I am starting a software project that I want to have the option to keep it proprietary. However, since I generally use a Linux environment, I want to know: How do people write proprietary software in Linux and not violate the GPL/LGPL/etc licenses that seem to restrict uses of libraries needed to build the project?

Also, does using an unmodified LGPL library in my code require releasing it as open-source (I understand that open-source and proprietary are different beasts)?

And I know I'm going to be branded a heathen for asking, but can I use unmodified open-source libraries in my project but still keep the code that is mine closed-source?

  • I know it is 2 years later, and you may already have made decisions... but... check this – Aquarius Power Dec 16 '14 at 22:59

In general, when writing software that uses third-party libraries you need to be aware of the licences under which the third-party software is released and how that affects your own software.

The GPL licence is considered an infectious licence in the sense that if your project includes GPL-licensed code in any way, your code must also be released under the GPL licence (possibly in addition to other licenses).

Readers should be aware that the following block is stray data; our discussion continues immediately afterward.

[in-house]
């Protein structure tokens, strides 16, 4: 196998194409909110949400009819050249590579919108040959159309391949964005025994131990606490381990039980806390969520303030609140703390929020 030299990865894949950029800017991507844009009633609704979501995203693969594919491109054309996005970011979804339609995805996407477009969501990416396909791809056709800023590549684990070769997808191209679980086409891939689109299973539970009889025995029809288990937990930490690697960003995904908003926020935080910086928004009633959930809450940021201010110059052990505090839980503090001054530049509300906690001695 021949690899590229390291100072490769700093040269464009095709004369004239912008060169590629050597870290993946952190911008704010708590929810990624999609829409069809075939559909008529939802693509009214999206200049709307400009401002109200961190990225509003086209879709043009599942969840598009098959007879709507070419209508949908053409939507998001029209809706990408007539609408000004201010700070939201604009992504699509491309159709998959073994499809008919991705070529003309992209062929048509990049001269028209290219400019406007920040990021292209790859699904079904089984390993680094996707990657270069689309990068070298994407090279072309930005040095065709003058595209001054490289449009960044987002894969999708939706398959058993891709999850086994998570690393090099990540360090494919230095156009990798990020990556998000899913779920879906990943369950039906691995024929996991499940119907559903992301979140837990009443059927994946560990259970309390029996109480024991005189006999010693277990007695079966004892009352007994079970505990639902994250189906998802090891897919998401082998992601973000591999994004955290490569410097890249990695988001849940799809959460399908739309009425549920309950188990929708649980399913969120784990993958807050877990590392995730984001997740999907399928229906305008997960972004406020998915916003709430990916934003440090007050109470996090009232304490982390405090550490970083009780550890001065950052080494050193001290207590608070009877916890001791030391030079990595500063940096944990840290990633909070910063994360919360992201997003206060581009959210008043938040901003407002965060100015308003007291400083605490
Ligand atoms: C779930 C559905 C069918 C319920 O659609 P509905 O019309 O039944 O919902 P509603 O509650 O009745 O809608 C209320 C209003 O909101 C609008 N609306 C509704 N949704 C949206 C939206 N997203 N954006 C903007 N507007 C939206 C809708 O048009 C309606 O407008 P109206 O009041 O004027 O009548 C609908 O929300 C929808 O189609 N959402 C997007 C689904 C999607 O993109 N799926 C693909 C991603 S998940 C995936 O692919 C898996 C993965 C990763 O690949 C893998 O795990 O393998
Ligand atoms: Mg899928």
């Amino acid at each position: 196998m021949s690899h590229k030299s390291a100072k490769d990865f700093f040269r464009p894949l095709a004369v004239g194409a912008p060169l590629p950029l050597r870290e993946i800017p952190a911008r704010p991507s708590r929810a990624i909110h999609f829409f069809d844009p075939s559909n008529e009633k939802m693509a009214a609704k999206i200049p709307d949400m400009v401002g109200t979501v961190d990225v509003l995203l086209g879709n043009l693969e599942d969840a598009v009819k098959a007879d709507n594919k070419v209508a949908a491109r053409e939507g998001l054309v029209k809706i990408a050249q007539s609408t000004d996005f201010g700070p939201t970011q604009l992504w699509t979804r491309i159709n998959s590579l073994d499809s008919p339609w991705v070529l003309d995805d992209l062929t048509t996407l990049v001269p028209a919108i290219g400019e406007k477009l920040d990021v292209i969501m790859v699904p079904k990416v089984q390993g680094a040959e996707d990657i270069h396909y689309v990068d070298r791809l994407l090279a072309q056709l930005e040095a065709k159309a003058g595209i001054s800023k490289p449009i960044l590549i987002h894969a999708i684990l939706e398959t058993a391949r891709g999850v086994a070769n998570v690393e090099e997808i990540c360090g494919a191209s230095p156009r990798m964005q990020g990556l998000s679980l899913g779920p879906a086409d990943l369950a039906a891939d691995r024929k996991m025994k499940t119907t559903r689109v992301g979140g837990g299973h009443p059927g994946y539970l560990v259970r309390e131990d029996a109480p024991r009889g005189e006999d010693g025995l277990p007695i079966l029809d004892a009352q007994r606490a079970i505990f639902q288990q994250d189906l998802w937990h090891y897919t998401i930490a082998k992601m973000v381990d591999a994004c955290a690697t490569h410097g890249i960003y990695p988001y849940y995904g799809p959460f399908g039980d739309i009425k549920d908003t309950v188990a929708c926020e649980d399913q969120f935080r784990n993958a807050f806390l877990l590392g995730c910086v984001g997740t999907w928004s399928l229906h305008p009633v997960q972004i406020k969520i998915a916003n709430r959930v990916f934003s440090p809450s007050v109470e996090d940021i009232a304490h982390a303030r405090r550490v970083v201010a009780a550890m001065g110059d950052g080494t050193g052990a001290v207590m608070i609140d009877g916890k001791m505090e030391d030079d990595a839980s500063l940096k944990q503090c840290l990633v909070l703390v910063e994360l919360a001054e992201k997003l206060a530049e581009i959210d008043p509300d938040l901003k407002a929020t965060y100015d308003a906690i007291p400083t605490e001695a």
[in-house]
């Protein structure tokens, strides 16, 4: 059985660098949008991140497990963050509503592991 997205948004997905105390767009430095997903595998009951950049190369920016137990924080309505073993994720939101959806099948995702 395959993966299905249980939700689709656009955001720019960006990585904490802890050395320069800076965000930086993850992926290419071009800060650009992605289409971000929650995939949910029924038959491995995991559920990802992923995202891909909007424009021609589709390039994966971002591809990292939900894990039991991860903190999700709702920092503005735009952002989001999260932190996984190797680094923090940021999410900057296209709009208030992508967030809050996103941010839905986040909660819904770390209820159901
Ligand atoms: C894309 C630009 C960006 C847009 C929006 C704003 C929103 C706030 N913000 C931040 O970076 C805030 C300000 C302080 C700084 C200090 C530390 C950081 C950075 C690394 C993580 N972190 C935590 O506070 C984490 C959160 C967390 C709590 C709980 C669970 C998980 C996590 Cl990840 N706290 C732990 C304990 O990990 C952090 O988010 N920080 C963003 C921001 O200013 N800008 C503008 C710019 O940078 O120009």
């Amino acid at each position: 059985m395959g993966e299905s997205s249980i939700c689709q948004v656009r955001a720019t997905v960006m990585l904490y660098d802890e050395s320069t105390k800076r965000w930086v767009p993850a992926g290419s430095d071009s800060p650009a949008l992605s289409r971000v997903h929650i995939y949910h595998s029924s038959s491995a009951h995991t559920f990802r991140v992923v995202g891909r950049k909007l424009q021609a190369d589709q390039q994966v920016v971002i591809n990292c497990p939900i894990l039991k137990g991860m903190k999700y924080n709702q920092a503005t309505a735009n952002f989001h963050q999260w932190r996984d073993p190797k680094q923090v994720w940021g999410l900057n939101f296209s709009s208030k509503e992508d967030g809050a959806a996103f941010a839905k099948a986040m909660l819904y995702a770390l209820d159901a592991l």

The LGPL licence was created to take away the infectiousness of the GPL licence. Roughly speaking, if you use a LGPL licensed library in your project you can use any licence you like for your own code (even a closed-source one) as long as the end-user can replace the LGPL licensed library with a different, compatible, one.

For other licenses, you will have to check the licence itself, but in general, MIT and BSD-derived licenses tend to be more permissive than (L)GPL.

Disclaimer: IANL, TINLA

  • "I am not a lawyer, this is not legal advice"? – Joe Z. Dec 23 '12 at 15:00
  • @JoeZeng: Correct. – Bart van Ingen Schenau Dec 23 '12 at 22:36
  • Thanks! I'll have to read the license terms a bit closer. – NickO Dec 23 '12 at 23:42

There is an interesting publication on this topic:


Maria Kechagia, Diomidis Spinellis, and Stephanos Androutsellis-Theotokis. Open source licensing across package dependencies. In Costas Vassilakis and Nikolaos Tselikas, editors, PCI 2010: Proceedings of 14th Panhelenic Conference on Informatics, pages 27–32, Los Alamitos, CA, USA, September 2010. IEEE Computer Society.


Licensing dependencies among open source software (oss) packages reveal a lot about software compatibility relationships and the practicalities of oss licensing. There is, however, limited information on these in the literature. In this paper, we discuss various aspects of oss licensing, and we present an empirical study on FreeBSD ports collections concerning their licensing dependencies, in an attempt to identify specific patterns. Our results highlight different types of dependencies, that could be used to explain, or even guide the license selection process of oss projects.

Here is the doi number doi:10.1109/PCI.2010.28

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